A great win in the eighth round - against the strong third-place team from the Netherlands - sees the UK guaranteed at least second place in the Pandanet B League. With just Sweden to go for the UK, unless there is an upset by Turkey against top team Germany in the last round, the team will be in the play-off position and will have a chance for promotion by playing a team from the bottom of the A League. This is likely to be Serbia and the team would have good chances in a best-of-five match against them. Well done to the team for playing so well.

Andrew Simons wrote: I lost against Gilles van Eeden 6d by resignation. Playing black, my opening was based on AlphaGo Master's favourite opening, but when I played the taisha...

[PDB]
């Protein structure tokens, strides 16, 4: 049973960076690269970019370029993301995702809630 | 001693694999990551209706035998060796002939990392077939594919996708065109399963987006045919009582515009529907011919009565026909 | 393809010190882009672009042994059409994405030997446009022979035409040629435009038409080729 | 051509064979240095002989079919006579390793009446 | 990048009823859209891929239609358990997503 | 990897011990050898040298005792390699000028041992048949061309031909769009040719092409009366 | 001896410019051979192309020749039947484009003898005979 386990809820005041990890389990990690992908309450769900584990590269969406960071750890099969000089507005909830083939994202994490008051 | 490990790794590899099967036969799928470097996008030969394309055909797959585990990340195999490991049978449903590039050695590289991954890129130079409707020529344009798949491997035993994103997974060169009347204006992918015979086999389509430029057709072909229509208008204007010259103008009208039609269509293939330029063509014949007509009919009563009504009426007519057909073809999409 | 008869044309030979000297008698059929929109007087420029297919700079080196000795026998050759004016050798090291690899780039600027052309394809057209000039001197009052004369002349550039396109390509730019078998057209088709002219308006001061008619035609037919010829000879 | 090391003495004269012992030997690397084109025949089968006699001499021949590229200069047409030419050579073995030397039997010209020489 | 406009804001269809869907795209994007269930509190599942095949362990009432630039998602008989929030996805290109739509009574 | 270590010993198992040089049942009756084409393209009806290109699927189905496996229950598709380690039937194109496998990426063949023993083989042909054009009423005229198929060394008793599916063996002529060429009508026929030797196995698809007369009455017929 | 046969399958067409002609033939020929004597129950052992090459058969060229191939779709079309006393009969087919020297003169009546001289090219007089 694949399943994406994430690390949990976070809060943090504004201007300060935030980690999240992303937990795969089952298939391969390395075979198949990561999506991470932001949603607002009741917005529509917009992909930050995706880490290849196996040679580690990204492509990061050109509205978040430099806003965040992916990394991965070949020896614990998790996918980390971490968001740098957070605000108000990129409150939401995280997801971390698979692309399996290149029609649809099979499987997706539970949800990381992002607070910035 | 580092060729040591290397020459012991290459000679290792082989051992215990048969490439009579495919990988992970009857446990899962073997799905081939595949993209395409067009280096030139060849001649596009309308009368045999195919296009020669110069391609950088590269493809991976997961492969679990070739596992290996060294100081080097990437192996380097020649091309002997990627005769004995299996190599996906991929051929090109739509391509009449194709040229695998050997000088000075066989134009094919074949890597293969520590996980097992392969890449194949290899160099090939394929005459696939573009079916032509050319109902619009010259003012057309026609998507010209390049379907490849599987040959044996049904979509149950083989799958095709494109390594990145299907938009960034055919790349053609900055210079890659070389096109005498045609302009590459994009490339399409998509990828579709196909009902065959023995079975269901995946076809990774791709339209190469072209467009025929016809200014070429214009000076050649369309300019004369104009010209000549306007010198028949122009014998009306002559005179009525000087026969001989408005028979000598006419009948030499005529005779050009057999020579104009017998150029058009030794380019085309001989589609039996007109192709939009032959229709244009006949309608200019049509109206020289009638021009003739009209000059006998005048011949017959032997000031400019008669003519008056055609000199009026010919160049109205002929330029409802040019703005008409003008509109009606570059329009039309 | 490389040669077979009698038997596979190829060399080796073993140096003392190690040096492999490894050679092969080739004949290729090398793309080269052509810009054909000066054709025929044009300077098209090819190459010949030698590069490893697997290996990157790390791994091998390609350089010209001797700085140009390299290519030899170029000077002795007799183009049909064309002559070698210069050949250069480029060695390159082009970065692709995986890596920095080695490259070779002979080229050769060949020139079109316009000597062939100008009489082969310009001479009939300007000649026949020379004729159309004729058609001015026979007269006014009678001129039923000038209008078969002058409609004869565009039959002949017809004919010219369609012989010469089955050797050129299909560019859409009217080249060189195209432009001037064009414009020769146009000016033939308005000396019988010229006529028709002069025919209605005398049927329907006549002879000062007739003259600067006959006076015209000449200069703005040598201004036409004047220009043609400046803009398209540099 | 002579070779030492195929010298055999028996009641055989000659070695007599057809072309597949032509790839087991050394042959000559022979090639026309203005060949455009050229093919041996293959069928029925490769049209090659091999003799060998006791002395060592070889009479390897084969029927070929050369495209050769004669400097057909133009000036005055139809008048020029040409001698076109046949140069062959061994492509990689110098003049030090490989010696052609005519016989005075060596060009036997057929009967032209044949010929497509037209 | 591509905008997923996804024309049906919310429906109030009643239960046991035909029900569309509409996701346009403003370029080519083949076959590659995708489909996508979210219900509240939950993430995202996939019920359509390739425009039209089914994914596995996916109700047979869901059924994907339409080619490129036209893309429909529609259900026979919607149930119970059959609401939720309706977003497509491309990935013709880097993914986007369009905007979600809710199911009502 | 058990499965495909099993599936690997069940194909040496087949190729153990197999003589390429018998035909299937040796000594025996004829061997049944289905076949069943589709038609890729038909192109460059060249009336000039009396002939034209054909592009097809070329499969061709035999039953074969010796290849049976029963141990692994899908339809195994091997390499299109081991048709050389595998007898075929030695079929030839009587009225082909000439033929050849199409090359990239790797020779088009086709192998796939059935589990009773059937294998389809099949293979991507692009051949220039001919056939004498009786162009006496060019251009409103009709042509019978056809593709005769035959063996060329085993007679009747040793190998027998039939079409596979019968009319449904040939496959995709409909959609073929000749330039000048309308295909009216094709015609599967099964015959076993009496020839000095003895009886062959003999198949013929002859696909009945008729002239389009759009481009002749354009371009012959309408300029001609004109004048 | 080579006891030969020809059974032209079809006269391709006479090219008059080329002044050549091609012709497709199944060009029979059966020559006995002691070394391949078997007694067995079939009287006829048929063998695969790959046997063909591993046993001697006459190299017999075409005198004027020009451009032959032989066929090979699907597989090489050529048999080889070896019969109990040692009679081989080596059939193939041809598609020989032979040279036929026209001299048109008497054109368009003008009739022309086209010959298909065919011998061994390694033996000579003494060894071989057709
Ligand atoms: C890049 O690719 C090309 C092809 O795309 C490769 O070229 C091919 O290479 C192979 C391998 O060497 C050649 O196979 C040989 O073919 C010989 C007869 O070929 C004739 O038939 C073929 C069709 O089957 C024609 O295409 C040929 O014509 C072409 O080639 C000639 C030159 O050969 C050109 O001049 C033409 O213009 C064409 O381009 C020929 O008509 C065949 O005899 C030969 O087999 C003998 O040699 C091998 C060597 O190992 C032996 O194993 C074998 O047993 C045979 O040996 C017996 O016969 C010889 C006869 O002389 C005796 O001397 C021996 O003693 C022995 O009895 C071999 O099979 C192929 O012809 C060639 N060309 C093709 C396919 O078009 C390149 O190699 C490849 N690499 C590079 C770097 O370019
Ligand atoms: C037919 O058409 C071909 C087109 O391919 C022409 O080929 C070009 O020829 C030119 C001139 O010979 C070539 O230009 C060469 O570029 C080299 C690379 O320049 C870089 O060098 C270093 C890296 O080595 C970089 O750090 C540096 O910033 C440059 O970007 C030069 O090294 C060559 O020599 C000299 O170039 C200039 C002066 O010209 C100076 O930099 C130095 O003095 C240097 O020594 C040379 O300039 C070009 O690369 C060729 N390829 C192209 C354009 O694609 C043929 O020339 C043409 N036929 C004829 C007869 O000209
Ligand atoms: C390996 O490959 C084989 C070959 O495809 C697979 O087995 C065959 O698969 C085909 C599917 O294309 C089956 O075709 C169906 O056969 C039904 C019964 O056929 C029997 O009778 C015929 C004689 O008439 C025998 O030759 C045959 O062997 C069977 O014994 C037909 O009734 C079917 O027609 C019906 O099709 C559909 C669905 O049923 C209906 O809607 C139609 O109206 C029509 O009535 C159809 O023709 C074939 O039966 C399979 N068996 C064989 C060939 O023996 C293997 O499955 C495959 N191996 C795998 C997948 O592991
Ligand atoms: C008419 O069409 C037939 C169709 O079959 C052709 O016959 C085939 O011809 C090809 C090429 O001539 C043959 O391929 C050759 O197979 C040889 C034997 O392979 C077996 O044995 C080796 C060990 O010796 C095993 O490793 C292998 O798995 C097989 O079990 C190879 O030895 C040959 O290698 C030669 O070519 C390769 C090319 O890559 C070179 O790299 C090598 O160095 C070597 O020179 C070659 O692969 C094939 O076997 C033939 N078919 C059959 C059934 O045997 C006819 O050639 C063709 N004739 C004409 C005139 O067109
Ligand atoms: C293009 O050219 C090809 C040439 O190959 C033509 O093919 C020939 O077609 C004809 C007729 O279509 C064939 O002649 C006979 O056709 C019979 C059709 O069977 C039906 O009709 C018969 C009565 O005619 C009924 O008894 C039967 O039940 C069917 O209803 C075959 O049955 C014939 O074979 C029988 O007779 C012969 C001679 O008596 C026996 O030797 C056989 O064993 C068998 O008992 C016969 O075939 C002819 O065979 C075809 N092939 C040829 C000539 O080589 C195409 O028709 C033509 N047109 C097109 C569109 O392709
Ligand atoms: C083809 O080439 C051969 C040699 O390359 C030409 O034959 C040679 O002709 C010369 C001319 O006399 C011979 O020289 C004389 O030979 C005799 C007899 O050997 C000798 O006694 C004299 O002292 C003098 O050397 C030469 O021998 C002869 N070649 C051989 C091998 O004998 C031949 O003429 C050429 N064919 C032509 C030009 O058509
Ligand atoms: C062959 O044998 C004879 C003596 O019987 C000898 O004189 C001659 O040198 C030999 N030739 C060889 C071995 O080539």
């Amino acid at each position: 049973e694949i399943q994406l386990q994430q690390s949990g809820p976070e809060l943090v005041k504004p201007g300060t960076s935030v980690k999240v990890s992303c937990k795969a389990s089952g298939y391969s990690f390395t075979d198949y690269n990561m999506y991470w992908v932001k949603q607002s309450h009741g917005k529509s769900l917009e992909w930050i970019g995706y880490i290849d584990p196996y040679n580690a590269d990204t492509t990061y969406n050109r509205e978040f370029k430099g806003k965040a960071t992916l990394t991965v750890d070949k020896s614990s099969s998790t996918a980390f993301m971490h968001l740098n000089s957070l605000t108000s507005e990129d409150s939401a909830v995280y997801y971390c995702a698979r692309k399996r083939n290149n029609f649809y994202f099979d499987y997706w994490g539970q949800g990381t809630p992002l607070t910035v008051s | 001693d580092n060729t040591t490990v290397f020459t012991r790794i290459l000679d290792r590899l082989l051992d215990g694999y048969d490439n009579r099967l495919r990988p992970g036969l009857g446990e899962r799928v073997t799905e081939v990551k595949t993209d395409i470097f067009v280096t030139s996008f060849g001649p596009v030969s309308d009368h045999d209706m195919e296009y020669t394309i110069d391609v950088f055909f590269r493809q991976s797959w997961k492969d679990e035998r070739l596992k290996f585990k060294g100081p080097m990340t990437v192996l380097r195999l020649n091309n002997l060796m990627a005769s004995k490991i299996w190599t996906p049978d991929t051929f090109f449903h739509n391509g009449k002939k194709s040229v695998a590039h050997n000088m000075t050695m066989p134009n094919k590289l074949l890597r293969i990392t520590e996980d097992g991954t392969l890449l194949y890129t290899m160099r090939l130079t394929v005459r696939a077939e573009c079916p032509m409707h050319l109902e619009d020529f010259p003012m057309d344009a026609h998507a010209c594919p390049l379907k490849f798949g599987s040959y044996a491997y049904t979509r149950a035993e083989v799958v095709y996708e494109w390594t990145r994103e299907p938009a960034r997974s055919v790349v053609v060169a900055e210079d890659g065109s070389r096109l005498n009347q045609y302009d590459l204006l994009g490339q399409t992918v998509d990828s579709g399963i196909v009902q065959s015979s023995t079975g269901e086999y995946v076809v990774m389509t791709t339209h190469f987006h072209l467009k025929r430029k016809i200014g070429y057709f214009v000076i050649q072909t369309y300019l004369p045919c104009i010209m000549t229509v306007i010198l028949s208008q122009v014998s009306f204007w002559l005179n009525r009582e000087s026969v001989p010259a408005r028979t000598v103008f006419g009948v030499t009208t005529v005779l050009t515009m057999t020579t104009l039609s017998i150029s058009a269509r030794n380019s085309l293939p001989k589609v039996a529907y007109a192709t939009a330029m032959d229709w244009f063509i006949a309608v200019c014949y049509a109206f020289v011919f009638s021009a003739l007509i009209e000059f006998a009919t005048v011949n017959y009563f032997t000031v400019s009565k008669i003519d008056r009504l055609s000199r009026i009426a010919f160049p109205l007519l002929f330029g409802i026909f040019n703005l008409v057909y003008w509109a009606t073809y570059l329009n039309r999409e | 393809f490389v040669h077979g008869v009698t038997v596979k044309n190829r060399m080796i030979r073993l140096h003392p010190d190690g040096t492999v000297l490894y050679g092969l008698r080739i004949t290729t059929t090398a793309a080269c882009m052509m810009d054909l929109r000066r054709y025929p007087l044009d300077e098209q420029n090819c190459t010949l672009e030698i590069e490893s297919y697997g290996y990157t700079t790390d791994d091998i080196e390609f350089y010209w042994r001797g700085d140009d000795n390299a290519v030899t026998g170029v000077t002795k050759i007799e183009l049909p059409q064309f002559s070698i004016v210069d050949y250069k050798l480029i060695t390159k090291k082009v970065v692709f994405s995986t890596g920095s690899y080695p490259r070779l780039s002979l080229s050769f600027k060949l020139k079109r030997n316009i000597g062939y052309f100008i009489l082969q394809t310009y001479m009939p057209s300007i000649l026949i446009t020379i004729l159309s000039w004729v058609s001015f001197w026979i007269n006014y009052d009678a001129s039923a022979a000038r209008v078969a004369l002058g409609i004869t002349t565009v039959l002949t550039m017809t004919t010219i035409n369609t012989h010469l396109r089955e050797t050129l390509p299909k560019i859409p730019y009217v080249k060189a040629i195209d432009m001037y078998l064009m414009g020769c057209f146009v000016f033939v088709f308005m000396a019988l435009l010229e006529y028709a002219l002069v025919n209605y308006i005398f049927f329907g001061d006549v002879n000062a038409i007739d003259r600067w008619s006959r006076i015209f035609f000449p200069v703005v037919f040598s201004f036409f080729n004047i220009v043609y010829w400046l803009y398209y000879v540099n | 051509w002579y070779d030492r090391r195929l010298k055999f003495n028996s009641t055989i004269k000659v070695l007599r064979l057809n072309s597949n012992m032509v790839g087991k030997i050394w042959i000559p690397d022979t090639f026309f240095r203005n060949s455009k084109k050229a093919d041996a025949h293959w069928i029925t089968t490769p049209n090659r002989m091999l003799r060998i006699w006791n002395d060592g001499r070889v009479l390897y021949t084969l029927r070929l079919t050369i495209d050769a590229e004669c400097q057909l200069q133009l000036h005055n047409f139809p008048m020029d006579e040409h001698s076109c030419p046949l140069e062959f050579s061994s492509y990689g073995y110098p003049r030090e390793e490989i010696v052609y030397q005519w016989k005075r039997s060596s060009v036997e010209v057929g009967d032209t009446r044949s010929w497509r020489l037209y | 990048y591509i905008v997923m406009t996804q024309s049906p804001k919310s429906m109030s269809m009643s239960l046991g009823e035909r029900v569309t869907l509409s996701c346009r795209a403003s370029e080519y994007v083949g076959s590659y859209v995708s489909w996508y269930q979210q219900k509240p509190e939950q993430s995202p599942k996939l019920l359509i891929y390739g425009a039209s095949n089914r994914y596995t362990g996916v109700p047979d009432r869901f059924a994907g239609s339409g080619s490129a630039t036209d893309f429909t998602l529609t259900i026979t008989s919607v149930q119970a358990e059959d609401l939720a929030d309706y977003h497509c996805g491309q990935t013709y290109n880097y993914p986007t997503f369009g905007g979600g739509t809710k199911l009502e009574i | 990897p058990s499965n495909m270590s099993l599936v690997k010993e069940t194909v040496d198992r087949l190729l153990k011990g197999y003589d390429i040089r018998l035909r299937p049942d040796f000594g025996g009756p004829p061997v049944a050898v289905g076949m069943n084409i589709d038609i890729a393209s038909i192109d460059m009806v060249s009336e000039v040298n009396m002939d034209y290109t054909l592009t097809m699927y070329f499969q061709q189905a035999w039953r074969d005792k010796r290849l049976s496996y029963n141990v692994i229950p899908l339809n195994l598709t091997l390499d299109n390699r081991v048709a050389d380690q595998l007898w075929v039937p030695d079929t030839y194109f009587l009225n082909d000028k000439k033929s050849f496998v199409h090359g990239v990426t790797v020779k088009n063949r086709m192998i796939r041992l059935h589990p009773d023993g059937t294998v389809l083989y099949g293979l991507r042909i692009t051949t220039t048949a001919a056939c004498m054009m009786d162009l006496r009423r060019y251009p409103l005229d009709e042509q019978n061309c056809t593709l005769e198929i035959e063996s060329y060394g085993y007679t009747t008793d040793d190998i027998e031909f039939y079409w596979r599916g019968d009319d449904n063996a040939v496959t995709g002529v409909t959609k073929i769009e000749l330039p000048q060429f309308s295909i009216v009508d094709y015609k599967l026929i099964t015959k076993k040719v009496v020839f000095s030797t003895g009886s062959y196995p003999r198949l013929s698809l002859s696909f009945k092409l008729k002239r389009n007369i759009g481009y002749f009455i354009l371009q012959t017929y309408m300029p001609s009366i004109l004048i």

09-Apr: British Go Congress Held in Bristol

The 51st British Go Congress was held in Bristol and the very modern Future Inns Hotel, just across from the Cabot Circus shopping centre in the middle of the city.

It started on the Friday with a teaching session and then the British Open Lightning. This was won by Alex Kent (3d); he beat the previous winner, Xunrui Zhao (3d) from London, into second place.

However in the British Open, played as usual on the Saturday and Sunday, it was Xunrui Zhao who was the winner, scoring victories in all six games. In second place was Jon Diamond (3d) and third was Sandy Taylor (2d) from the local club. Winning five games were Richard Bentley (3k Durham), Ai Guan (6k) and Chun Yin Wong (10k), both from Lancaster Club. The top...

02-Apr: European Youth Go Congress, Kiev, Part 4